WASHINGTON DC, USA – President Donald Trump will Friday announce a clampdown on US business with Cuba and tighter rules on travel to the island, in a move to roll back his predecessor Barack Obama’s historic outreach to Havana.
Trump headed early Friday to Miami’s Little Havana, spiritual home of the Cuban-American exile community, to unveil the policy shift in an address at the Manuel Artime Theater — named after an anti-communist veteran of the ill-fated Bay of Pigs invasion.
US officials told reporters that he will prohibit financial transactions with Cuba’s military-backed tourism conglomerate GAESA, a body which might otherwise have hoped for a windfall from a new surge in American visitors.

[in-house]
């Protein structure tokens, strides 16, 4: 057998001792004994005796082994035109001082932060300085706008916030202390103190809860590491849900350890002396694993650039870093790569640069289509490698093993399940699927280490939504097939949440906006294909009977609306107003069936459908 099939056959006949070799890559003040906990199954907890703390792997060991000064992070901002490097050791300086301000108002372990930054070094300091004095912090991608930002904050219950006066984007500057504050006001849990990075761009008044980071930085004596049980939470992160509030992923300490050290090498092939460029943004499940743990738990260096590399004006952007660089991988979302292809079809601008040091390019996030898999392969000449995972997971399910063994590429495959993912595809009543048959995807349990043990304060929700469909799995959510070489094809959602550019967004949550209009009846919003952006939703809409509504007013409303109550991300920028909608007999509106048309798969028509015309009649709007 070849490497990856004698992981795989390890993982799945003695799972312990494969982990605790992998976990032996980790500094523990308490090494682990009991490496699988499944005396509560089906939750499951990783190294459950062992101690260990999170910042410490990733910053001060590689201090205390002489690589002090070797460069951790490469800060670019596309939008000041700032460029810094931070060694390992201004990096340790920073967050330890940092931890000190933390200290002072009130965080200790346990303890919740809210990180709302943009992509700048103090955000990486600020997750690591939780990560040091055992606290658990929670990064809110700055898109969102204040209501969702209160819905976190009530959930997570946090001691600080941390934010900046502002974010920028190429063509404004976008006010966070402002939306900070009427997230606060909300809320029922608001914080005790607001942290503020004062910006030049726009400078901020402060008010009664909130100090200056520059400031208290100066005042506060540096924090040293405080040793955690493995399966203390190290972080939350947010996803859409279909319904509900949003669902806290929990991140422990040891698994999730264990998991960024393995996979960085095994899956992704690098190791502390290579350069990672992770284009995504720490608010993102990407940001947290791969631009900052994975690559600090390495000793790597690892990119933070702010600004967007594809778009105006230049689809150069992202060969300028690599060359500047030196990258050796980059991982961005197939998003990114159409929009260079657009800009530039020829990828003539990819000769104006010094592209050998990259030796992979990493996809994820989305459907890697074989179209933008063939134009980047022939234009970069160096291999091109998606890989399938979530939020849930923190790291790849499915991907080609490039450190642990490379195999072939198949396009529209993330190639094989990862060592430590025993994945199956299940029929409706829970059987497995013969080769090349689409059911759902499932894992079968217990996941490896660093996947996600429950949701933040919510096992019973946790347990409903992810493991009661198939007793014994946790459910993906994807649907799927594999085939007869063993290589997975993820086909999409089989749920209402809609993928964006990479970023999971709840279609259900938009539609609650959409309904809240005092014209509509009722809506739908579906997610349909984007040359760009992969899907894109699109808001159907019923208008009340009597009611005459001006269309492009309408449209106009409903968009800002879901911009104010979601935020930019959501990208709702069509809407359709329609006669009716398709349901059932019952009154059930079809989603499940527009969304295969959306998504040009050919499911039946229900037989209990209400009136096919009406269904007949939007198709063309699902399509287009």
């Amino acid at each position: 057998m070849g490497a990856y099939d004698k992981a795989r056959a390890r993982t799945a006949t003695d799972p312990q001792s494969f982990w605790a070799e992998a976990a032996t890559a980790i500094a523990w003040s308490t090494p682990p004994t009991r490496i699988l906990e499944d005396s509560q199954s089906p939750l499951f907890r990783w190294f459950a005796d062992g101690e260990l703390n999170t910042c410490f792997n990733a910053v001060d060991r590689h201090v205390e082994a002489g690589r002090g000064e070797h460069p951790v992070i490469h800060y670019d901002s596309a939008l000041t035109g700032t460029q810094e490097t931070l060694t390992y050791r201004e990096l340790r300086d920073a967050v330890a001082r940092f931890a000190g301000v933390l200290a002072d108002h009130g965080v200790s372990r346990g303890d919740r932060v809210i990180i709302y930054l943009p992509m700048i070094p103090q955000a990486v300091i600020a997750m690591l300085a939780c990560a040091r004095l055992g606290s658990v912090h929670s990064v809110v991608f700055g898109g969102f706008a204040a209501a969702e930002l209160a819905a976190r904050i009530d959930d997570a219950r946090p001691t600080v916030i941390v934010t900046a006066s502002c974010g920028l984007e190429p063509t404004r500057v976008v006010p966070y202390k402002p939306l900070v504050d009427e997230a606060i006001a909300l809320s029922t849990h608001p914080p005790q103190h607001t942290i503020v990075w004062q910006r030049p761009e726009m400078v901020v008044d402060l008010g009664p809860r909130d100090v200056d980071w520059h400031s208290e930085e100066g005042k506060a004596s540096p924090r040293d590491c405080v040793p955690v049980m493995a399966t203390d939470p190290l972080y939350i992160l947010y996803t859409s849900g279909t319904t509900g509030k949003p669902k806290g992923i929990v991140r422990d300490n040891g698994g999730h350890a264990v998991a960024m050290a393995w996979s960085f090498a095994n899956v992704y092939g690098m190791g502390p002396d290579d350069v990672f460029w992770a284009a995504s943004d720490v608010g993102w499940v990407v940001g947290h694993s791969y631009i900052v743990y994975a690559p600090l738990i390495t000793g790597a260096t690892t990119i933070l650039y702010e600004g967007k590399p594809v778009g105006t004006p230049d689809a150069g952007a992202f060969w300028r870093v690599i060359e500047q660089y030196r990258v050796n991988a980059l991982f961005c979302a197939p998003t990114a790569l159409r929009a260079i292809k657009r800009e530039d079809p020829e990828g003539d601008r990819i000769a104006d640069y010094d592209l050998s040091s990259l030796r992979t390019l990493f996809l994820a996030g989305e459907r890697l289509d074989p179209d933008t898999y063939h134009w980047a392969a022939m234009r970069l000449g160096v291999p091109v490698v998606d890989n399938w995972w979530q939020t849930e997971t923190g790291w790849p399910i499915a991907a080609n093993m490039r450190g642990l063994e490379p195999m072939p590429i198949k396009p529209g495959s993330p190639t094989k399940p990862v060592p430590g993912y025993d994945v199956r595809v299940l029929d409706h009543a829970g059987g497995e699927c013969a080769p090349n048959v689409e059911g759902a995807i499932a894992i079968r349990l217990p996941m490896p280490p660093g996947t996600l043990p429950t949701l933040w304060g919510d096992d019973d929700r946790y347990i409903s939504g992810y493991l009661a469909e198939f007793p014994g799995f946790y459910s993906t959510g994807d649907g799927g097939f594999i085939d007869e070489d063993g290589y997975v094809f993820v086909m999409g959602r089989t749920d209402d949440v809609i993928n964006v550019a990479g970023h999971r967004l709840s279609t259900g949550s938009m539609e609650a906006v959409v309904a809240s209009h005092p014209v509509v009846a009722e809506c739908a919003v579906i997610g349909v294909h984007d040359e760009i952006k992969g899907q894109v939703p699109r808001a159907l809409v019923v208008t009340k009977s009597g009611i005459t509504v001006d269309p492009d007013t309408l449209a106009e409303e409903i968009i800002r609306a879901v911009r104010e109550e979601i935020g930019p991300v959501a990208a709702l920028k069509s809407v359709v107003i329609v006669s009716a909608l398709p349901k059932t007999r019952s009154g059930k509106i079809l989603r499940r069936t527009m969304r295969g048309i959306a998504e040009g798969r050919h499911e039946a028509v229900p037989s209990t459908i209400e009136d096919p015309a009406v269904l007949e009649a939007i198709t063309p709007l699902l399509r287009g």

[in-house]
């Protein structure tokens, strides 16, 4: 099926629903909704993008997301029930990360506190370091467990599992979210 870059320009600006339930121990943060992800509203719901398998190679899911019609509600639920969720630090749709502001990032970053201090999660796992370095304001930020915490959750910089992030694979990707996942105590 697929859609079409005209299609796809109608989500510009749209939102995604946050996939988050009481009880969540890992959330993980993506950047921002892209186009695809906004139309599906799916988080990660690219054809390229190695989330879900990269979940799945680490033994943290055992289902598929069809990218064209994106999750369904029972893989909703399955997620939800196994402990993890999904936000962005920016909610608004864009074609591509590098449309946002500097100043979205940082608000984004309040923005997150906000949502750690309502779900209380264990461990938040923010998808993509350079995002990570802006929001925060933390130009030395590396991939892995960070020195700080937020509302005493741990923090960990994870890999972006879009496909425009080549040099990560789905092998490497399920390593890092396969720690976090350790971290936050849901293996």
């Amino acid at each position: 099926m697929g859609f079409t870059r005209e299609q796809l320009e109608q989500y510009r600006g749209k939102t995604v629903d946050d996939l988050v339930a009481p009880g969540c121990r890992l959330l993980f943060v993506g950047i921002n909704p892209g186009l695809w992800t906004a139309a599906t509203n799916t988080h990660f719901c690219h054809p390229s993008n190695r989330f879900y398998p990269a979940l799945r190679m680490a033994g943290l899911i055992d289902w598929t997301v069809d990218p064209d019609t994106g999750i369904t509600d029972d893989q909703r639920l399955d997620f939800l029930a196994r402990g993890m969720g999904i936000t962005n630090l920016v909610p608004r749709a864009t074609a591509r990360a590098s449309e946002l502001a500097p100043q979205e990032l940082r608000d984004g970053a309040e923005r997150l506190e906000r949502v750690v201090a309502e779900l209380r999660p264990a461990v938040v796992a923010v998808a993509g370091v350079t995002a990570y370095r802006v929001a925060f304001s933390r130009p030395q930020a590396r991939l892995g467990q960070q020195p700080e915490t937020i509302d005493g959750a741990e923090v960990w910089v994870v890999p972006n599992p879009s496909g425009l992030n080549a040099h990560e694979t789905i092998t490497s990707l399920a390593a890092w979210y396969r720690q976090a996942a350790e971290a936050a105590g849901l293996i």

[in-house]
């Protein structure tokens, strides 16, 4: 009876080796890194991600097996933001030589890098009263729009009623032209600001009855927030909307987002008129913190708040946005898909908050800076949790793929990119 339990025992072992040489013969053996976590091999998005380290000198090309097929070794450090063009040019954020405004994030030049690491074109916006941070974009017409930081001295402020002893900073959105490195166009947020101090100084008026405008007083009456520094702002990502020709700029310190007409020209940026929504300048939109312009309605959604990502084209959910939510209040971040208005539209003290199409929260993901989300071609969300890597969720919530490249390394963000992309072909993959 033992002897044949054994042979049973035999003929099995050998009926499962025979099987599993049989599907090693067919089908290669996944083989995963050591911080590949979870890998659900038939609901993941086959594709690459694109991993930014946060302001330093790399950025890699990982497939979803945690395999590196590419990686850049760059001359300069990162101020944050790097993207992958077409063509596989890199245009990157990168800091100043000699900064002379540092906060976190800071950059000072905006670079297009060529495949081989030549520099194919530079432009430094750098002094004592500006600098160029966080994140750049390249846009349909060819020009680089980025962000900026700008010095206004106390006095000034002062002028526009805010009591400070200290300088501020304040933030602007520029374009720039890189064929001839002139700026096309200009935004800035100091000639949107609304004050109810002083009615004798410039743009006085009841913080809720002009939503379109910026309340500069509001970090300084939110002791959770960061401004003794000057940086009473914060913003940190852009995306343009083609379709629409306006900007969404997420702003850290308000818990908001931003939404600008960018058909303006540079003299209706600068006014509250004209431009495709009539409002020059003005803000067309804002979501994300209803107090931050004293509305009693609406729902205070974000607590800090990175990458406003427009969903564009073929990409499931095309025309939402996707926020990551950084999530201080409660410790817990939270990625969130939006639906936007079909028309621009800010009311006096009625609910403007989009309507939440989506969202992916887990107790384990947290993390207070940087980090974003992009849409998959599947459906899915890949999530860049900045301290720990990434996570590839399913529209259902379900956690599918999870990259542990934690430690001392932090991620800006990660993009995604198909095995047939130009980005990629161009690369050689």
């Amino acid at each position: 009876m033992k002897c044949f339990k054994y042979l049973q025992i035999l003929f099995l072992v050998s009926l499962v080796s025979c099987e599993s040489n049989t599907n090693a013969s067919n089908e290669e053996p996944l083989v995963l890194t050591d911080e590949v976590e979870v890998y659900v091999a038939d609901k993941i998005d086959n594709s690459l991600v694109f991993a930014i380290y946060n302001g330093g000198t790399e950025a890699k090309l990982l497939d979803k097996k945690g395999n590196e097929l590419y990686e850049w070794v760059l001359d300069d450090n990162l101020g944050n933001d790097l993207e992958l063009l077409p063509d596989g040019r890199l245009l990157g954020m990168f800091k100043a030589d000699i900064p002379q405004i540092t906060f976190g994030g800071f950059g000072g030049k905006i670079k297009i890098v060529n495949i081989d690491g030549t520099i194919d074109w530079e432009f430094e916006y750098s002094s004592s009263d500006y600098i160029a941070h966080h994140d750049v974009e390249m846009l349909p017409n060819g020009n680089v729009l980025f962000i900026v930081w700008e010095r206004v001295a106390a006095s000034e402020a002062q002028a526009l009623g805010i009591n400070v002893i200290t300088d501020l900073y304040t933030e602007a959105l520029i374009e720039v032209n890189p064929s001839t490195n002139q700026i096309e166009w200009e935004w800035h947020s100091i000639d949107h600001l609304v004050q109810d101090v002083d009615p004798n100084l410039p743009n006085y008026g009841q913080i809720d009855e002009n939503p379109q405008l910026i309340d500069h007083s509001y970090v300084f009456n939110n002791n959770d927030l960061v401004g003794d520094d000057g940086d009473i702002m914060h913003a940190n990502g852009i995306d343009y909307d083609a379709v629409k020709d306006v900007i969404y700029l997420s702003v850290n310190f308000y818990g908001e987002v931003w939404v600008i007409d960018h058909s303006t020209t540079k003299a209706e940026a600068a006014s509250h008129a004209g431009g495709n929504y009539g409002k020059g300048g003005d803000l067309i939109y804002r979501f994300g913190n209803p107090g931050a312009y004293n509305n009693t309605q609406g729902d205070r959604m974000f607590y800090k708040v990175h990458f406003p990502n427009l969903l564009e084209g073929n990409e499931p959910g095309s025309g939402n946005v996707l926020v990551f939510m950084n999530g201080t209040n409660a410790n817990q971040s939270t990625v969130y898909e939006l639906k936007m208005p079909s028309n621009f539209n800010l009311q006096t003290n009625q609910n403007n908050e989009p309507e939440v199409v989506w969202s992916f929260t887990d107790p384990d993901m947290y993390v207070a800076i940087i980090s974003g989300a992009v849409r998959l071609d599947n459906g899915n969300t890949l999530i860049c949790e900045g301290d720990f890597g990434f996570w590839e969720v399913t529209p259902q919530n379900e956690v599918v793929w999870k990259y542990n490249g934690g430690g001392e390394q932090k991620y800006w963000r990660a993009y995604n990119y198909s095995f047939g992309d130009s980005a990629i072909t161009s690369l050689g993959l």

“The basic policy driver is concern that the previous policy was enriching the military and the intelligence services that contribute so much to oppression on the island,” a senior administration official said.
“That’s the opposite of what he wanted to achieve,” he added, arguing that Trump’s move is not a step back to the Cold War-era embargo that Obama started to dismantle, but a recognition that Raul Castro’s one-party regime has a long way to go to meet its promises of reform.
“The hope of the administration is that the Cuban regime will see this as an opportunity for them to implement the reforms that they paid lip service to a couple of years ago but that have not in any way been implemented to the benefit of the Cuban people,” he said.
Run by Castro’s son-in-law Luis Rodriguez Lopez-Callejas, GAESA is involved in joint ventures with several foreign firms that have driven a tourism boom on the island, including the Marriott hotel chain.